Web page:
This is actually complementing the answer given by @Boann. It has a slight bug which causes "-2 ^ 2" to give an erroneous result of -4.0. The problem for that is the point at which the exponentiation is evaluated in his. Just move the exponentiation to the block of parseTerm(), and you'll be all fine. Have a look at the below, which is @Boann's answer slightly modified. Modification is in the comments.
public static double eval(final String str) {
return new Object() {
int pos = -1, ch;
void nextChar() {
ch = (++pos < str.length()) ? str.charAt(pos) : -1;
}
boolean eat(int charToEat) {
while (ch == ' ') nextChar();
if (ch == charToEat) {
nextChar();
return true;
}
return false;
}
double parse() {
nextChar();
double x = parseExpression();
if (pos < str.length()) throw new RuntimeException("Unexpected: " + (char)ch);
return x;
}
// Grammar:
// expression = term | expression `+` term | expression `-` term
// term = factor | term `*` factor | term `/` factor
// factor = `+` factor | `-` factor | `(` expression `)`
// | number | functionName factor | factor `^` factor
double parseExpression() {
double x = parseTerm();
for (;;) {
if (eat('+')) x += parseTerm(); // addition
else if (eat('-')) x -= parseTerm(); // subtraction
else return x;
}
}
double parseTerm() {
double x = parseFactor();
for (;;) {
if (eat('*')) x *= parseFactor(); // multiplication
else if (eat('/')) x /= parseFactor(); // division
else if (eat('^')) x = Math.pow(x, parseFactor()); //exponentiation -> Moved in to here. So the problem is fixed
else return x;
}
}
double parseFactor() {
if (eat('+')) return parseFactor(); // unary plus
if (eat('-')) return -parseFactor(); // unary minus
double x;
int startPos = this.pos;
if (eat('(')) { // parentheses
x = parseExpression();
eat(')');
} else if ((ch >= '0' && ch <= '9') || ch == '.') { // numbers
while ((ch >= '0' && ch <= '9') || ch == '.') nextChar();
x = Double.parseDouble(str.substring(startPos, this.pos));
} else if (ch >= 'a' && ch <= 'z') { // functions
while (ch >= 'a' && ch <= 'z') nextChar();
String func = str.substring(startPos, this.pos);
x = parseFactor();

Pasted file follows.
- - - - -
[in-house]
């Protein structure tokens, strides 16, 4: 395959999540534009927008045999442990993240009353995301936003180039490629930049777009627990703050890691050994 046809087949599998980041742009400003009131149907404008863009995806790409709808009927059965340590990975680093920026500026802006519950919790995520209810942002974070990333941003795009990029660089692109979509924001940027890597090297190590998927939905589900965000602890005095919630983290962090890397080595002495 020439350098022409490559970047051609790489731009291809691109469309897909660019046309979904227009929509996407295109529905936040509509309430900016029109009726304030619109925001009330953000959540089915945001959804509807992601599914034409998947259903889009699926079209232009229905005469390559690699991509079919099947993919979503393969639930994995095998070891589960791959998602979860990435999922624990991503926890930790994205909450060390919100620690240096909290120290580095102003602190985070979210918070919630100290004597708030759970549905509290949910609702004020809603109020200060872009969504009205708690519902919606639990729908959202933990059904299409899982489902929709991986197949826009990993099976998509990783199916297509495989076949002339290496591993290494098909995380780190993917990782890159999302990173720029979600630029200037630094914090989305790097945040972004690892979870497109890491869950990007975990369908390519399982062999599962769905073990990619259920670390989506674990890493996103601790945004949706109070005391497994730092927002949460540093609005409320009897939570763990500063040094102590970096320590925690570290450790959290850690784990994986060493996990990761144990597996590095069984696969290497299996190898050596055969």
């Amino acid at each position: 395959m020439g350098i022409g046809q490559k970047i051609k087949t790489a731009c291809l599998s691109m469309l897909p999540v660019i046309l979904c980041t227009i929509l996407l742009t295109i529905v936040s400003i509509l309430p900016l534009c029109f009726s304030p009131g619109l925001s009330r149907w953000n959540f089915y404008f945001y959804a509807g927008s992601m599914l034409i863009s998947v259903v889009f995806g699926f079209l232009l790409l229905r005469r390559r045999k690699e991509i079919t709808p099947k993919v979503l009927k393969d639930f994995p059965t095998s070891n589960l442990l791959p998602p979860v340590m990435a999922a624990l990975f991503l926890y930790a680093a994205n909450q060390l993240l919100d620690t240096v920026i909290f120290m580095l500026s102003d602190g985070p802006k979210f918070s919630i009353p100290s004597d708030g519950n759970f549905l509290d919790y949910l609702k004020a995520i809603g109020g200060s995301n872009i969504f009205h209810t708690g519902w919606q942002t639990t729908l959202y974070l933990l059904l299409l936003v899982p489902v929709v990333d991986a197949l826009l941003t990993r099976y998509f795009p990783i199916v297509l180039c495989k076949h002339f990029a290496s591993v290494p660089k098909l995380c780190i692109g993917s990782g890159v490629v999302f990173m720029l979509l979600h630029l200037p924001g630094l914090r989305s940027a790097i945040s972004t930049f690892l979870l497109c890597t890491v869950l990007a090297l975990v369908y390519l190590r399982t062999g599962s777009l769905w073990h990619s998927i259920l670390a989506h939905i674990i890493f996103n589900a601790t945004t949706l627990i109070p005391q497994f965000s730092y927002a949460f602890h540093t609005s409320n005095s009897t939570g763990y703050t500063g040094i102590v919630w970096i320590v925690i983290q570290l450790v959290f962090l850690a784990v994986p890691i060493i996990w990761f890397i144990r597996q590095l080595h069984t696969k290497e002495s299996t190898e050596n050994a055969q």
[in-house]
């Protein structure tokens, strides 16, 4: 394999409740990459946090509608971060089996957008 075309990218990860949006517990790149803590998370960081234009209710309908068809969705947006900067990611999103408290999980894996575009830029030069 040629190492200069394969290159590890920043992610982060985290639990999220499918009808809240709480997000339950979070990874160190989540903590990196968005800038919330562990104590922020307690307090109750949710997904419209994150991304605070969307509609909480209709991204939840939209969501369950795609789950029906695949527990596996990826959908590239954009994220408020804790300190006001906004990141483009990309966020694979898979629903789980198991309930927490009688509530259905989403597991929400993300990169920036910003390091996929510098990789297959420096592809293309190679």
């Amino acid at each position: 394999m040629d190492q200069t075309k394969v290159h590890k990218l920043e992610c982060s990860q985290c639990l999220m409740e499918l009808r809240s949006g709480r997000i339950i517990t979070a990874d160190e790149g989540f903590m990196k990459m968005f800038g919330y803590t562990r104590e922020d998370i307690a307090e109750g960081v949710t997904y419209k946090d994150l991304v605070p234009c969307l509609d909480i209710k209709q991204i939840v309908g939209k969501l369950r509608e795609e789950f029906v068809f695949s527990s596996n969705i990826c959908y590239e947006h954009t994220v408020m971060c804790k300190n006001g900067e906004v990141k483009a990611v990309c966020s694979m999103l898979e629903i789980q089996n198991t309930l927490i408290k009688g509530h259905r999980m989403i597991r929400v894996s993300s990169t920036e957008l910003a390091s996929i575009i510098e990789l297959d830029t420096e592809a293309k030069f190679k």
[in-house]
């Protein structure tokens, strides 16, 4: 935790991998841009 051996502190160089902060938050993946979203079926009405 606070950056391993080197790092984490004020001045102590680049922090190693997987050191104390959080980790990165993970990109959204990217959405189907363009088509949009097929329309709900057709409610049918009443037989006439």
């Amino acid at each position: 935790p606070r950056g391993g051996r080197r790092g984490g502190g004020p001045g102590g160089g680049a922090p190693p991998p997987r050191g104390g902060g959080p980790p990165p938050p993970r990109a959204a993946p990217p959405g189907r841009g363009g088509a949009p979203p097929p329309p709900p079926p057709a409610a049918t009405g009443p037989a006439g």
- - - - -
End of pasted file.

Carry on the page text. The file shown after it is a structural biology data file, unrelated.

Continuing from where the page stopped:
if (func.equals("sqrt")) x = Math.sqrt(x);
else if (func.equals("sin")) x = Math.sin(Math.toRadians(x));
else if (func.equals("cos")) x = Math.cos(Math.toRadians(x));
else if (func.equals("tan")) x = Math.tan(Math.toRadians(x));
else throw new RuntimeException("Unknown function: " + func);
} else {
throw new RuntimeException("Unexpected: " + (char)ch);
}
//if (eat('^')) x = Math.pow(x, parseFactor()); // exponentiation -> This is causing a bit of problem
return x;
}
}.parse();
}
-2^2 = -4
is actually normal, and not a bug. It gets grouped like -(2^2)
. Try it on Desmos, for example. Your code actually introduces several bugs. The first is that ^
no longer groups right-to-left. In other words, 2^3^2
is supposed to group like 2^(3^2)
because ^
is right-associative, but your modifications make it group like (2^3)^2
. The second is that ^
is supposed to have higher precedence than *
and /
, but your modifications treat it the same. See ideone.com/iN2mMa.
– Radiodef
Aug 16 '18 at 1:06
package ExpressionCalculator.expressioncalculator;
import java.text.DecimalFormat;
import java.util.Scanner;
public class ExpressionCalculator {
private static String addSpaces(String exp){
//Add space padding to operands.
//https://regex101.com/r/sJ9gM7/73
exp = exp.replaceAll("(?<=[0-9()])[\\/]", " / ");
exp = exp.replaceAll("(?<=[0-9()])[\\^]", " ^ ");
exp = exp.replaceAll("(?<=[0-9()])[\\*]", " * ");
exp = exp.replaceAll("(?<=[0-9()])[+]", " + ");
exp = exp.replaceAll("(?<=[0-9()])[-]", " - ");
//Keep replacing double spaces with single spaces until your string is properly formatted
/*while(exp.indexOf(" ") != -1){
exp = exp.replace(" ", " ");
}*/
exp = exp.replaceAll(" {2,}", " ");
return exp;
}
public static Double evaluate(String expr){
DecimalFormat df = new DecimalFormat("#.####");
//Format the expression properly before performing operations
String expression = addSpaces(expr);
try {
//We will evaluate using rule BDMAS, i.e. brackets, division, power, multiplication, addition and
//subtraction will be processed in following order
int indexClose = expression.indexOf(")");
int indexOpen = -1;
if (indexClose != -1) {
String substring = expression.substring(0, indexClose);
indexOpen = substring.lastIndexOf("(");
substring = substring.substring(indexOpen + 1).trim();
if(indexOpen != -1 && indexClose != -1) {
Double result = evaluate(substring);
expression = expression.substring(0, indexOpen).trim() + " " + result + " " + expression.substring(indexClose + 1).trim();
return evaluate(expression.trim());
}
}
String operation = "";
if(expression.indexOf(" / ") != -1){
operation = "/";
}else if(expression.indexOf(" ^ ") != -1){
operation = "^";
} else if(expression.indexOf(" * ") != -1){
operation = "*";
} else if(expression.indexOf(" + ") != -1){
operation = "+";
} else if(expression.indexOf(" - ") != -1){ //Avoid negative numbers
operation = "-";
} else{
return Double.parseDouble(expression);
}
int index = expression.indexOf(operation);